The Detroit Tigers have had over 16,000 players don the Olde English D. Here’s a profile on one of the few who only played in one game.
Suiting up in a Detroit Tigers uniform, or any big league uniform, is the dream of thousands of kids across America. So many talented baseball players come so close to reaching their goal, only to fall just short of making the big leagues.
Perhaps just as agonizing are the players who, for one reason or another, only played in one major league game. They made it sure, but it would be hard not to wonder what could have been had they gotten another chance.
The Tigers have a handful of players who only played one big league game with the team. One player had the unique distinction of only playing in one big league game – a game that didn’t even go nine full innings as rain halted it in the bottom of the seventh.
That player is pitcher Beiker Graterol.
Graterol’s path to the big leagues
Graterol was originally signed by the Toronto Blue Jays in November of 1992, just weeks after the team won their first ever World Series. Graterol had just turned 18 and was pitching in Venezuela at the time. Although the Blue Jays owned his rights, he pitched in the Dominican Republic for the next three years before finally appearing in organized baseball in 1996 with the St. Catharines Stompers of the short-season New York Penn League.
Graterol dominated at that level, going 9-1 with a 1.50 ERA in 84 innings pitched. He split the 1997 season between A-Ball, High-A and Double-A, and at just 22 years old looked well on his way to a big league career.
After a rocky 1998 season at Double-A and Triple-A, Graterol was shipped to the Tigers in December in exchange for right-hander Eric Ludwick. (Interestingly enough, Ludwick would also only throw in one more big league game).
Graterol wasn’t in the Tigers organization for long before making his big league appearance, a start on April 9, 1999 against the New York Yankees. Graterol would oppose David Cone and faced the eventual World Series champions, a lineup that included Hall of Famer Derek Jeter as well as Bernie Williams, Tino Martinez, Chuck Knoblauch and Chili Davis.
A bad tasting cup of coffee
Graterol got off to a solid enough start, walking Paul O’Neill in the first but getting Williams to strikeout to end the threat. Things unraveled immediately in the second, with Tino Martinez taking Graterol deep to lead off the inning. Davis singled and after a groundout, third baseman Scott Brosius hit a two run home run to make it 3-0.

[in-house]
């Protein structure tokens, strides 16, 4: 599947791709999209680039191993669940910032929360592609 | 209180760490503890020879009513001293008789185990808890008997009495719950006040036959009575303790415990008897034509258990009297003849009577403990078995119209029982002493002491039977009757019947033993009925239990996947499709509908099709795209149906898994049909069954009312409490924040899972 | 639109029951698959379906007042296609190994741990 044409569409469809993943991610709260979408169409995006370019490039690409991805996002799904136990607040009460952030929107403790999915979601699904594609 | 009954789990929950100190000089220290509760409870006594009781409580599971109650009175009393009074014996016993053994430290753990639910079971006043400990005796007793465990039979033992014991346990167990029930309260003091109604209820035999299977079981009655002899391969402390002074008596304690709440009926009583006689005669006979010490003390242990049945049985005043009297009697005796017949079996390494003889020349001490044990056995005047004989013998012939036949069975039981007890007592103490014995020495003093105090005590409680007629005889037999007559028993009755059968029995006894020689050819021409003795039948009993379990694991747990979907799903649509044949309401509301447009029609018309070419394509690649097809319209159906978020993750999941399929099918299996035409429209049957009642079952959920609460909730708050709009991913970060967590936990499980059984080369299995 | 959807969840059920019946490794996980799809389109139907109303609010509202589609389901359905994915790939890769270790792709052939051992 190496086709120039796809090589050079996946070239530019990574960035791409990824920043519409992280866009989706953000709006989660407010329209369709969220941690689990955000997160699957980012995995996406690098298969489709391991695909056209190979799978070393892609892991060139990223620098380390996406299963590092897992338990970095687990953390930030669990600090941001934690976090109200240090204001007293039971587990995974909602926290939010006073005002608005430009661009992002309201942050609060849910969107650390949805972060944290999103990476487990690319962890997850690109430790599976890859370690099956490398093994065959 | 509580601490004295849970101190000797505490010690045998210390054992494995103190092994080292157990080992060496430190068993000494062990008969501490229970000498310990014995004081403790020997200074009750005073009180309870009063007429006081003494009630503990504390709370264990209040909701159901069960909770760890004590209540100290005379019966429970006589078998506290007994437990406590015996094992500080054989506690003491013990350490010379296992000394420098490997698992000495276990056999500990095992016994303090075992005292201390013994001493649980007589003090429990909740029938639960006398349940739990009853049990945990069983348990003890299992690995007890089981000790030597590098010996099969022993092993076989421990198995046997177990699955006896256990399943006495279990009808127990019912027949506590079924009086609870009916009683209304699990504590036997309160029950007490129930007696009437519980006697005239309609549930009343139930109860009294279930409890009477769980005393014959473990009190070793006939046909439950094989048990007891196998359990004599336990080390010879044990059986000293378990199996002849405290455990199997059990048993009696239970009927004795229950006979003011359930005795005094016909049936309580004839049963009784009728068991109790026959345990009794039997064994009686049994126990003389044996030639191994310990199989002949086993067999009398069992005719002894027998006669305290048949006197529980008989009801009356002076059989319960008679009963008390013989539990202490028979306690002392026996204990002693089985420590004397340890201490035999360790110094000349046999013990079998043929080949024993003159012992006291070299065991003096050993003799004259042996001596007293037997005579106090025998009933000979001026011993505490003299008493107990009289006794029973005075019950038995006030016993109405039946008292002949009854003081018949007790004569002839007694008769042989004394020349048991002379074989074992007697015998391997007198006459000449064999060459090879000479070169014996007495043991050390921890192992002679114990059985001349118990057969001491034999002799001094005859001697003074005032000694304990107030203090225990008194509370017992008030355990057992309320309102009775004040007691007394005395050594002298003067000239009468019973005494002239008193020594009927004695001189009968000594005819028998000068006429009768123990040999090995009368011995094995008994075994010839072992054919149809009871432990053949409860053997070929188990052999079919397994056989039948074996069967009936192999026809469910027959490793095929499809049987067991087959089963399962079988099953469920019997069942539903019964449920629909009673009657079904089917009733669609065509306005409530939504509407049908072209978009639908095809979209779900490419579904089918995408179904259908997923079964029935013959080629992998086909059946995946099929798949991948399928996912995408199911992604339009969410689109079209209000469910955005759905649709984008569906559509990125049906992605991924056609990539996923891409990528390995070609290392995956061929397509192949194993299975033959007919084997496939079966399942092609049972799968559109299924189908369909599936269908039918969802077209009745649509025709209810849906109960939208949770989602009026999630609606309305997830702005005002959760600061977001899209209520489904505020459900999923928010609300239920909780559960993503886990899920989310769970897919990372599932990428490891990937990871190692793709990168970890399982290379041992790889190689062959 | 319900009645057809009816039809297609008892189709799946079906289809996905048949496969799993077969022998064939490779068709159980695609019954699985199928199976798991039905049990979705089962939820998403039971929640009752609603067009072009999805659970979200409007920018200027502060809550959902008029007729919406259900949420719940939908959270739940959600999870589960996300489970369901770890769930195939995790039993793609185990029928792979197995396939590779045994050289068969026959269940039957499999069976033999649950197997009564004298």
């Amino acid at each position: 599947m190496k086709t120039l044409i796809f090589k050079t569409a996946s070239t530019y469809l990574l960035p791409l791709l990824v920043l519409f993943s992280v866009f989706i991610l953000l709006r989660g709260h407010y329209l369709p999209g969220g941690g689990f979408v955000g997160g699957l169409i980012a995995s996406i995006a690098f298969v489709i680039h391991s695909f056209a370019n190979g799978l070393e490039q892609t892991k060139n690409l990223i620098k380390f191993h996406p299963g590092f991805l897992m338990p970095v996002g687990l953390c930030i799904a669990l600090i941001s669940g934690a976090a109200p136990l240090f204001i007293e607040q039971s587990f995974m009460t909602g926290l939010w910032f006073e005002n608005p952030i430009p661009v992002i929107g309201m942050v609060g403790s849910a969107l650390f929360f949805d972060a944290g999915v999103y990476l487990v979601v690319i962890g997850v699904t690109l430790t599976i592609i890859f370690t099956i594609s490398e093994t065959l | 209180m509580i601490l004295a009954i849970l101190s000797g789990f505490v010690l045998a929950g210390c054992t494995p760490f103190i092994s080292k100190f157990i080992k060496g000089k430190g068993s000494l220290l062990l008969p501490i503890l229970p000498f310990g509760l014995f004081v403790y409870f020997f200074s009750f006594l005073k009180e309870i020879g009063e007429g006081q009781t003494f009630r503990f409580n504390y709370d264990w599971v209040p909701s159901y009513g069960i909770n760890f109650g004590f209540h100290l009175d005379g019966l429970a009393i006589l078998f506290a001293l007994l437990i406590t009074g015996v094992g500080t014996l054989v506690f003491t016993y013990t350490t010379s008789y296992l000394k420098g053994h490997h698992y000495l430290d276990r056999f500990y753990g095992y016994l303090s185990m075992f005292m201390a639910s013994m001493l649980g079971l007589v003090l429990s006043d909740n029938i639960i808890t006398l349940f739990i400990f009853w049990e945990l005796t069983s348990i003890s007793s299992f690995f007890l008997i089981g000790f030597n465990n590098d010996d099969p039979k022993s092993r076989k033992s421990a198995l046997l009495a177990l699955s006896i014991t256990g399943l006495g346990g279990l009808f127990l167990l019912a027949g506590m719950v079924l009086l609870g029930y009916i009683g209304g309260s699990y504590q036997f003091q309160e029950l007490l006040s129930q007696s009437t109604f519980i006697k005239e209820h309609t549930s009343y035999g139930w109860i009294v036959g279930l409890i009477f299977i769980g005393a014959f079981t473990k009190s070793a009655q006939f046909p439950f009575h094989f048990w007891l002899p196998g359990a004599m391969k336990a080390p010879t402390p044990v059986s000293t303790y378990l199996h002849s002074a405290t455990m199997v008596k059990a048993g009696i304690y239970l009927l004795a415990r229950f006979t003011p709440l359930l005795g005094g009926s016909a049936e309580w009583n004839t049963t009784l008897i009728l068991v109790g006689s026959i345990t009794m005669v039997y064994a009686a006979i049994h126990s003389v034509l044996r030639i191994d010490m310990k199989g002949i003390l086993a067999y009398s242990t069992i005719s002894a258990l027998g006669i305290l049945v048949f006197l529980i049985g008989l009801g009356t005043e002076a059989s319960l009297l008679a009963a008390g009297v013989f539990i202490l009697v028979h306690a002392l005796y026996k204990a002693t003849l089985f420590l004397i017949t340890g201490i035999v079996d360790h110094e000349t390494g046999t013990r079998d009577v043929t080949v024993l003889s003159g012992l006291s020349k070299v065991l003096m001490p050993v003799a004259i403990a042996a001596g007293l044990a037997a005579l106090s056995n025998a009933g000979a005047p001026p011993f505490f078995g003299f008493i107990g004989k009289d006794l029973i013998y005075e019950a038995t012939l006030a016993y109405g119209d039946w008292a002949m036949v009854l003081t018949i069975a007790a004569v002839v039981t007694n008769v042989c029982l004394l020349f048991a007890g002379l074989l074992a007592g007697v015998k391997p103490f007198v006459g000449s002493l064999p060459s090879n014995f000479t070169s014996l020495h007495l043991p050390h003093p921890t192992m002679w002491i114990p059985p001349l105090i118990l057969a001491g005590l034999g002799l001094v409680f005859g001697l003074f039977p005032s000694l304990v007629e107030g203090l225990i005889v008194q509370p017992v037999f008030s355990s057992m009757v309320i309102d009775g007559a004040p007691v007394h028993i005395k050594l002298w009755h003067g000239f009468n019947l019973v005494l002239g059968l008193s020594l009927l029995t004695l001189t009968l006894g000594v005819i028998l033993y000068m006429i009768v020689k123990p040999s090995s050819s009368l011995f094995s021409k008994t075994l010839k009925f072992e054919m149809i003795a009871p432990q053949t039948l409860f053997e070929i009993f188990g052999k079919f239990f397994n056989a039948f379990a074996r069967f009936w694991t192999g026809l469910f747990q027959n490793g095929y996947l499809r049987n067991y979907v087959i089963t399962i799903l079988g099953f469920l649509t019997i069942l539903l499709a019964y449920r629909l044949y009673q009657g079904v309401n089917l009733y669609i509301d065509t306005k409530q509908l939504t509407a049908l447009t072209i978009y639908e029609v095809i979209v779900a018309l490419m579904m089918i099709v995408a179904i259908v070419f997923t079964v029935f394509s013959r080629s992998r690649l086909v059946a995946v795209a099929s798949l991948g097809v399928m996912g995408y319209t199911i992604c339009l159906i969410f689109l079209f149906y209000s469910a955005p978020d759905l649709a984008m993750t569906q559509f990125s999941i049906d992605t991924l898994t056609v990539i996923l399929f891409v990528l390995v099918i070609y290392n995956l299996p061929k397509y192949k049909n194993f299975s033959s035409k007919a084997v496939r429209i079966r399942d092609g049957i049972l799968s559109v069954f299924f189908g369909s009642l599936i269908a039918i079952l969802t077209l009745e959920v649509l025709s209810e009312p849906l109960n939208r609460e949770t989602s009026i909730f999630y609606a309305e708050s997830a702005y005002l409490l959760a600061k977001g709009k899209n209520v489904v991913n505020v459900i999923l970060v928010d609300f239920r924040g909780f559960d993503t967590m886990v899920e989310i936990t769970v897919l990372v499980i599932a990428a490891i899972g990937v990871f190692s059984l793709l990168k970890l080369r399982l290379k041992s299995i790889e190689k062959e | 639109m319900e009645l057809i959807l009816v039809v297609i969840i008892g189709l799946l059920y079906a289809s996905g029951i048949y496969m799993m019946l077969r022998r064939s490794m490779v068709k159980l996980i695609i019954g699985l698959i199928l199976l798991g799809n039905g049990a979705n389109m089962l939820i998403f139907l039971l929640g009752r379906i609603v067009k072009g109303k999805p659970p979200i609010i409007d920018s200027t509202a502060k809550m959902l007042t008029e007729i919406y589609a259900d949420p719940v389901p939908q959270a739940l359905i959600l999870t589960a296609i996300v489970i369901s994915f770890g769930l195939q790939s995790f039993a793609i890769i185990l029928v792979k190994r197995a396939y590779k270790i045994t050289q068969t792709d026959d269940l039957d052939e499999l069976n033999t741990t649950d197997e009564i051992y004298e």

The third inning was even worse, as Graterol walked Jeter and O’Neill. A groundout moved them over, and Martinez was intentionally walked to load the bases. Chili Davis then blasted a grand slam, giving the Yankees a 7-0 lead. Graterol had only thrown three innings and had already surrendered three home runs and seven runs overall.
He managed to get through the fourth with a 1-2-3 inning, the first and only one of his career. He was pulled to start the fifth, never to make another appearance in the major leagues. Masao Kida came in and threw 2.2 innings in relief, giving up five more earned runs. The Tigers eventually lost 12-3. A bases loaded walk by Gabe Kapler scored one and a two-run shot by Bobby Higginson in the seventh were Detroit’s only runs.
David Cone threw for the Yankees, giving up just one hit in 5.1 innings of work. He struck out six but walked seven – blaming the ugly rainy conditions for his poor performance. The umpires eventually relented, and the game was called in the bottom of the seventh inning. The last play was an RBI double off the bat of future Yankees skipper Joe Girardi.
What happened next
Well, Graterol went down to Triple-A Toledo, no doubt hoping to shake off his ugly debut and work his way back to the show. He never got his groove back however, going 3-9 with a 5.83 ERA and a 1.61 WHIP at Triple-A. His 47/38 K/BB ratio was ugly, and the Tigers made the choice to cut him in October of 1999.
No big league team was willing to pick him up even on a minor league deal, so Graterol joined the Mexico City Tigres of the Mexican League for the 2000 season. He posted a 7.13 ERA and a 38/40 K/BB ratio, and never played professional baseball again.
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Graterol, unlike so many others, at least had a chance to don the colors of the Detroit Tigers and pitch in a big league game. While it did not go well, getting to face Derek Jeter is a (in this case literal) once in a lifetime opportunity.